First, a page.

Understanding Fathers’ Roles in South Korea Children’s Negative Emotionality, Mothers’ Depression, and Parental Warmth in Predicting Children’s School Readiness in Low-Income Korean Families: The Role of Fathers’ Positive Involvement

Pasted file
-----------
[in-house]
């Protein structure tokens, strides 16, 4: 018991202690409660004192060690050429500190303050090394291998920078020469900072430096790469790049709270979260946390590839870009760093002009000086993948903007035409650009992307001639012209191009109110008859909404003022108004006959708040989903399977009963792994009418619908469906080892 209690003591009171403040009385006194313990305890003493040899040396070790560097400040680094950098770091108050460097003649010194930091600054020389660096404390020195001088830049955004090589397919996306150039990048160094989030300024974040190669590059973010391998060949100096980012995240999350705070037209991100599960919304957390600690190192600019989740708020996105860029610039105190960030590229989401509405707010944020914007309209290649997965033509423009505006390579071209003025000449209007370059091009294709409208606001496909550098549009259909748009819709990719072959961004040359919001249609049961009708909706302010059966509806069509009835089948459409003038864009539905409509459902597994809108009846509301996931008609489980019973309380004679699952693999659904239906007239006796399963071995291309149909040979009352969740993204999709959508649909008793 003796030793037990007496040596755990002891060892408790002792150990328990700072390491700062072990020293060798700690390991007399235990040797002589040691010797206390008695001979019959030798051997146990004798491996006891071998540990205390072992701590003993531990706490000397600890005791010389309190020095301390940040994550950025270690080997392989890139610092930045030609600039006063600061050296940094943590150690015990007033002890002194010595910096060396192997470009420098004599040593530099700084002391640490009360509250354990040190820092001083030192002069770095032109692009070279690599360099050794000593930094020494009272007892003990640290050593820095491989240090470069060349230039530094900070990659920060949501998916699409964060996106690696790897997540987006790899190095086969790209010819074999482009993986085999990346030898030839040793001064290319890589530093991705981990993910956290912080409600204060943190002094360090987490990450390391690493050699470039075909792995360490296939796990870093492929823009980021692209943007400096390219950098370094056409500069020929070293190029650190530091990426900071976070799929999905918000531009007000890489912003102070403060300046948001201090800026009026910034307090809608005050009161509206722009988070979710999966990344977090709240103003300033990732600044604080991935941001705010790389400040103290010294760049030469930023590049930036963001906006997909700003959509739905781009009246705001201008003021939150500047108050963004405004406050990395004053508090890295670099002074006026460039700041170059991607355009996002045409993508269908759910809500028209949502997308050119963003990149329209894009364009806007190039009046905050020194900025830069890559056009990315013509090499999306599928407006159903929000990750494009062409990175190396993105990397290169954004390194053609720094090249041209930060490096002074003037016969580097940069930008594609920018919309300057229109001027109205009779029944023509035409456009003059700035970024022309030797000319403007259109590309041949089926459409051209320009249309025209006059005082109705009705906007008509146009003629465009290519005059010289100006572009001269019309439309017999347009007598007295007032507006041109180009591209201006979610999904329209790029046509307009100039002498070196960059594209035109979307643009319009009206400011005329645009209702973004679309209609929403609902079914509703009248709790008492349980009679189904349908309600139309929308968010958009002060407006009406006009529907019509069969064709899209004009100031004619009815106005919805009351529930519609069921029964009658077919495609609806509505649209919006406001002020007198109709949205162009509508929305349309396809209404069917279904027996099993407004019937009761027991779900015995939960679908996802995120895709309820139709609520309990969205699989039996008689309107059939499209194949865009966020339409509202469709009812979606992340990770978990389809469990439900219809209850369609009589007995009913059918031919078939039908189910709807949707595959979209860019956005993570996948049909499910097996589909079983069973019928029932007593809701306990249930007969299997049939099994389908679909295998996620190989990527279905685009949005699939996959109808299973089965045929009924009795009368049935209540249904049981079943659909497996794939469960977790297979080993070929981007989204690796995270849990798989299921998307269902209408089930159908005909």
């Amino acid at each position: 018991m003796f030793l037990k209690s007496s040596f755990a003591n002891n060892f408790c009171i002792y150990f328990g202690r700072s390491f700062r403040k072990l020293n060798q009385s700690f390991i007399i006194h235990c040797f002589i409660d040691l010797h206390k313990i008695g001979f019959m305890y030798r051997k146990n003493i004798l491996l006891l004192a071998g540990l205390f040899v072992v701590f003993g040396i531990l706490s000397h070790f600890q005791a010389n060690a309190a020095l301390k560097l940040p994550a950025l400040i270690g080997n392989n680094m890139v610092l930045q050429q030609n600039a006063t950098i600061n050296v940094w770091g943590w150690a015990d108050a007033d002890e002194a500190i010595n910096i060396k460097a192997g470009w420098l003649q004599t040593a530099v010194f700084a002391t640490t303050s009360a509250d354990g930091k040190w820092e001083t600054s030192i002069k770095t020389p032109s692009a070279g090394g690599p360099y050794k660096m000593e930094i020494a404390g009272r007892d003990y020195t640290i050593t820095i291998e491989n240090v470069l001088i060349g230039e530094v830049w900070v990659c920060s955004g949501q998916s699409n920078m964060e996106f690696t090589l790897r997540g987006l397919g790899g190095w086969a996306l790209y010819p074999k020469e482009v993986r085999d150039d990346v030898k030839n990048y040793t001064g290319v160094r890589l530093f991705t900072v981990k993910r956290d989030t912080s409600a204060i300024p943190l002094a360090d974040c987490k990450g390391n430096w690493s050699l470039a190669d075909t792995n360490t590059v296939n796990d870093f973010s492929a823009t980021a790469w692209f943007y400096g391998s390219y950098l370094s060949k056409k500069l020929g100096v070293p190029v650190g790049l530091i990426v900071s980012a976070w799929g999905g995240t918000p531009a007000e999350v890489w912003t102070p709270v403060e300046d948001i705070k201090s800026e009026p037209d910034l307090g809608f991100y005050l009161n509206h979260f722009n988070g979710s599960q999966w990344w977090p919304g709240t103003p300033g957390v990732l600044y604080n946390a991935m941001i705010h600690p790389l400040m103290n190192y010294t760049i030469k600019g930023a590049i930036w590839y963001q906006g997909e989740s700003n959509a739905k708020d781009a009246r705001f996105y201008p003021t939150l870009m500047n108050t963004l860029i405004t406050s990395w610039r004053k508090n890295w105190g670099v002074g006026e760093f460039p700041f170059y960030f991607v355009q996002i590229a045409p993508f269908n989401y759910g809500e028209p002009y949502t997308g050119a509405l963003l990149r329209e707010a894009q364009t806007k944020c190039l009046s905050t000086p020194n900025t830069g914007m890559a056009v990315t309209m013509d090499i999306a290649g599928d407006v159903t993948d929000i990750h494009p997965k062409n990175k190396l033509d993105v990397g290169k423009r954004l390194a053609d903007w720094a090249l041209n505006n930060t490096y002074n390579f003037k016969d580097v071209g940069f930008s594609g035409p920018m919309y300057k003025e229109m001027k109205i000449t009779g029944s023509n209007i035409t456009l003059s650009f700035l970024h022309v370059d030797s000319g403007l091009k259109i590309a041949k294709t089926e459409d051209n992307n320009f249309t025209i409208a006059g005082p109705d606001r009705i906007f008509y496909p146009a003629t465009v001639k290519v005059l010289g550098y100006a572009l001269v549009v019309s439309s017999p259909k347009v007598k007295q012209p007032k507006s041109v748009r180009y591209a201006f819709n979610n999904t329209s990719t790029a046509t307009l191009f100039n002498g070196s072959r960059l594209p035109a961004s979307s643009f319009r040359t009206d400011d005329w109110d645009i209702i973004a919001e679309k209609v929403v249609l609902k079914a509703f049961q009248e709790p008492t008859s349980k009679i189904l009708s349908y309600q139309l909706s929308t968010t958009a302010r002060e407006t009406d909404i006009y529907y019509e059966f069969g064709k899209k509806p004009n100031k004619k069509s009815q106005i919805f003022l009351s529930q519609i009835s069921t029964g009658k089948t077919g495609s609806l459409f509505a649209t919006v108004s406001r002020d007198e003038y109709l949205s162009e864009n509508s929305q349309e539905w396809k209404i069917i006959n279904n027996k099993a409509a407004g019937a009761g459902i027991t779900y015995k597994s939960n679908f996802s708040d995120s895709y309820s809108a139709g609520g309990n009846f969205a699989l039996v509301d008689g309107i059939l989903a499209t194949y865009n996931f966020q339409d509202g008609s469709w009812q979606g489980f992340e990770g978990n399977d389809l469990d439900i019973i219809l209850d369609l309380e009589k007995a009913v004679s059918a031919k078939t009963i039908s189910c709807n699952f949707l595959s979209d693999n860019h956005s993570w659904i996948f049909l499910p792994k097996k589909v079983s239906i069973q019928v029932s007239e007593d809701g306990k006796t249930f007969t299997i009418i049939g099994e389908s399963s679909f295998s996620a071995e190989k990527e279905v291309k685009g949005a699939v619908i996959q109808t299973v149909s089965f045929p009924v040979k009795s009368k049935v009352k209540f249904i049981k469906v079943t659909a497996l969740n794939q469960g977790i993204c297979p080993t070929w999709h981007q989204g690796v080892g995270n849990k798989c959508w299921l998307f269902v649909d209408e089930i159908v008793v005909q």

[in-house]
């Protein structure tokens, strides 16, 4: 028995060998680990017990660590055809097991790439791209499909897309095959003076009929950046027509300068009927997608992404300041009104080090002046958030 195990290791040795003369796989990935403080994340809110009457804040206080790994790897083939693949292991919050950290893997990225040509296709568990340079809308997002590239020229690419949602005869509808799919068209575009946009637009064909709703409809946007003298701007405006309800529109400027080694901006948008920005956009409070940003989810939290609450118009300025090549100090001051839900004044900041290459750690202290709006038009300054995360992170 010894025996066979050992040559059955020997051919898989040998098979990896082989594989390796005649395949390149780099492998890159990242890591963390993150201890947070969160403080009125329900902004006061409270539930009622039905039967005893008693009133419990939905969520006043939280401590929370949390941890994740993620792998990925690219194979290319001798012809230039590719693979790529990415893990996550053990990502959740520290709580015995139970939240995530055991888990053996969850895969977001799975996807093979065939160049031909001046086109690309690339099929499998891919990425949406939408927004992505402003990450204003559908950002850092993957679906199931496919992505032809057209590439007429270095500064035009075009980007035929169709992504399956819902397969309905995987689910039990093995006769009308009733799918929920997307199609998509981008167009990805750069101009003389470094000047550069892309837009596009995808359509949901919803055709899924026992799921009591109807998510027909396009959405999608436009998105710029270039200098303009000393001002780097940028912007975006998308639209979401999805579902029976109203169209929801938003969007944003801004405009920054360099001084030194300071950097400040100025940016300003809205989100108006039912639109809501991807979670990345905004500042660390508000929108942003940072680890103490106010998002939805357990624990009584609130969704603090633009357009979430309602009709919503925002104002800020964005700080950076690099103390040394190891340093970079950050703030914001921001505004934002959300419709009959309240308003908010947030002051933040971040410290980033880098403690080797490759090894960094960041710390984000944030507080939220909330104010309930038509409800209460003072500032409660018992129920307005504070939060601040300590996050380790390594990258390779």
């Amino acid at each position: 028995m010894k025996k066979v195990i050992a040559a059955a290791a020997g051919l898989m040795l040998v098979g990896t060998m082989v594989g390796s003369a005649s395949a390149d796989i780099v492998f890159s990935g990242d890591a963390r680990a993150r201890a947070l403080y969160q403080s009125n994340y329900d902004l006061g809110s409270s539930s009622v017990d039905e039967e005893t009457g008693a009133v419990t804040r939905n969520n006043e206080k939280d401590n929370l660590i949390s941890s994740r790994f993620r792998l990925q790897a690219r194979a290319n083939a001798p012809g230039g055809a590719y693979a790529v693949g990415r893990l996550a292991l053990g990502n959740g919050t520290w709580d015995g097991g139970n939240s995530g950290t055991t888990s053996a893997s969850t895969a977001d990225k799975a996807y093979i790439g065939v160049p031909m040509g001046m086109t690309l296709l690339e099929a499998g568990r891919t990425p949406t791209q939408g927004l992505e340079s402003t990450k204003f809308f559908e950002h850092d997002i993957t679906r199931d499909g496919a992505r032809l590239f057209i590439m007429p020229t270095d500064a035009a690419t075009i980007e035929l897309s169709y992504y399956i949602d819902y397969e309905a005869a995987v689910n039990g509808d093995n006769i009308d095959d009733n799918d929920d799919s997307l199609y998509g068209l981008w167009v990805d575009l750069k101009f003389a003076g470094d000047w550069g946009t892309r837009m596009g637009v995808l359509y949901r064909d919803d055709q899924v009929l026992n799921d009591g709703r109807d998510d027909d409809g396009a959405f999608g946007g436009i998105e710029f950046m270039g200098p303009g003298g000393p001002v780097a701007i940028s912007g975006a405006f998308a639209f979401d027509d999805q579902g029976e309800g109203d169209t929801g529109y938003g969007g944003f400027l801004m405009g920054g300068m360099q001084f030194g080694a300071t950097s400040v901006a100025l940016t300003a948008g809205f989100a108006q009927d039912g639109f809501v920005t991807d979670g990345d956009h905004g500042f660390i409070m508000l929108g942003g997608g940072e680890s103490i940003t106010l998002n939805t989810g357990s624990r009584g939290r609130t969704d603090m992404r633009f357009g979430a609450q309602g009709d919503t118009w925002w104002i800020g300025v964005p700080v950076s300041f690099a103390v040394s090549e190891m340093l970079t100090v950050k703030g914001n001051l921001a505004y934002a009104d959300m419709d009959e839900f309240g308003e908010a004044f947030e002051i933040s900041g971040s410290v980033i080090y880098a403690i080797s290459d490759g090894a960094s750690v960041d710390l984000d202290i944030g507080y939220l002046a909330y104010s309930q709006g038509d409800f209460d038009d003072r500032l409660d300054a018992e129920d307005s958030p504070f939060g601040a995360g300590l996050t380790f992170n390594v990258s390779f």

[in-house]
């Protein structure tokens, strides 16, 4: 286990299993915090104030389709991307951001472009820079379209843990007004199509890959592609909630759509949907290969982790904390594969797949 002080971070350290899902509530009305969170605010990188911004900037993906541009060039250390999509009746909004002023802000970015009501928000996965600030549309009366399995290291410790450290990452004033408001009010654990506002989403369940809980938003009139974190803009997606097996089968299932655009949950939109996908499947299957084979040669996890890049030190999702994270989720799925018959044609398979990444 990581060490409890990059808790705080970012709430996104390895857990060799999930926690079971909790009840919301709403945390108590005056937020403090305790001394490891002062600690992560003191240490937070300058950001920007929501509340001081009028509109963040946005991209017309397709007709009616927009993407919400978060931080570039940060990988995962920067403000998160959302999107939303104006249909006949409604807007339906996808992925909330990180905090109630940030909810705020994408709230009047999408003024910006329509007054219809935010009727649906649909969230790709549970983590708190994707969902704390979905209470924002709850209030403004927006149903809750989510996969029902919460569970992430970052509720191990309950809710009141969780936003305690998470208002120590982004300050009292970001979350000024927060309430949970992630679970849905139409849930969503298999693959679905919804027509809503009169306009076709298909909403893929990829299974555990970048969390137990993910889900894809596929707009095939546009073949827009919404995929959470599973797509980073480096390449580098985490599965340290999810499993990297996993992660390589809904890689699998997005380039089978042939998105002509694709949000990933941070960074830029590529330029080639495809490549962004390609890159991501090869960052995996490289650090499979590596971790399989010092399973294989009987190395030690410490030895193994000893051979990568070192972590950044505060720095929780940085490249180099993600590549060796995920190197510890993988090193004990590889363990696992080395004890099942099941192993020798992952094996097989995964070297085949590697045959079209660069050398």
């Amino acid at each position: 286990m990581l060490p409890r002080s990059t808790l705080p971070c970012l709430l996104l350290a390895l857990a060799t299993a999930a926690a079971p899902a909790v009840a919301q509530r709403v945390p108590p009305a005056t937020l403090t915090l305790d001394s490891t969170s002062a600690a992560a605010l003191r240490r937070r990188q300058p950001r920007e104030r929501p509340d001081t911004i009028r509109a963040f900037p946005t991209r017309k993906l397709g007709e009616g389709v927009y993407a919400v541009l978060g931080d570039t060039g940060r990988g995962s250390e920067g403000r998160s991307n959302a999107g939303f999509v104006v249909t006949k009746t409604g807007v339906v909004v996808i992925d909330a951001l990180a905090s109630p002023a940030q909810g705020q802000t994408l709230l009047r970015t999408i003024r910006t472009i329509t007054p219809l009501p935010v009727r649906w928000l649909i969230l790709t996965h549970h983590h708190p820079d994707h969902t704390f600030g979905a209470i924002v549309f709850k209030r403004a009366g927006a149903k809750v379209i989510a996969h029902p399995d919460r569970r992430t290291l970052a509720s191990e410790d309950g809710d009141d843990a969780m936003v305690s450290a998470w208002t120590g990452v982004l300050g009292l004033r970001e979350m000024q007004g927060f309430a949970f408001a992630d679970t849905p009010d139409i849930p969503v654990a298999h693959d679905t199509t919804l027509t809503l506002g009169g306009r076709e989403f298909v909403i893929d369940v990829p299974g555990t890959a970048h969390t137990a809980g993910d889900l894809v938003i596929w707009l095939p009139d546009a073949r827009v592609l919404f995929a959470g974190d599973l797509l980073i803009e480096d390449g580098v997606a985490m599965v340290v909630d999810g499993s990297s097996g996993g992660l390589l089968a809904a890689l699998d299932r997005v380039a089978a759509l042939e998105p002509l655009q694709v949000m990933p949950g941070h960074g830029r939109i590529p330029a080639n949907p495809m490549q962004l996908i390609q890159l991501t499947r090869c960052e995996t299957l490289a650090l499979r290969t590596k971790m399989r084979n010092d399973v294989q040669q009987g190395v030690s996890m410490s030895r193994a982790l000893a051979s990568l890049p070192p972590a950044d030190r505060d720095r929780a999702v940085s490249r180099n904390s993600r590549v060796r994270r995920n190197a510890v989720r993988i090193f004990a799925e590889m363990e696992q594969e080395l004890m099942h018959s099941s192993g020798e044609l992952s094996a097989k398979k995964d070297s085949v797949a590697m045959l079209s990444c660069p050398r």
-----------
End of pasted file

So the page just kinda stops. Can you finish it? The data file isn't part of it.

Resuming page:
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This study examined how the longitudinal associations among children’s negative emotionality, mothers’ depressive symptoms, parental warmth, and children’s school readiness and whether the associations vary as a function of fathers’ positive involvement in low-income South Korean families. Participants were 399 families including mothers (Mage = 32.54 years at Time 1), fathers (Mage = 35.23 years at Time 1), and children (Mage = 38.92 months at Time 1; 50.5% boys) in the Panel Study on Korean Children. Results revealed that children’s negative emotionality was indirectly associated with their school readiness three years later, through its association with mothers’ depressive symptoms and warmth. Mothers’ warmth mediated the association between mothers’ depressive symptoms and children’s school readiness, and fathers’ warmth mediated the association between fathers’ positive involvement and children’s school readiness. Our findings revealed the family processes underlying children’s school readiness development in low-income Korean family contexts. Our findings also provide information useful for efforts to detect family risks and to establish family policies to promote low-income children’s school readiness.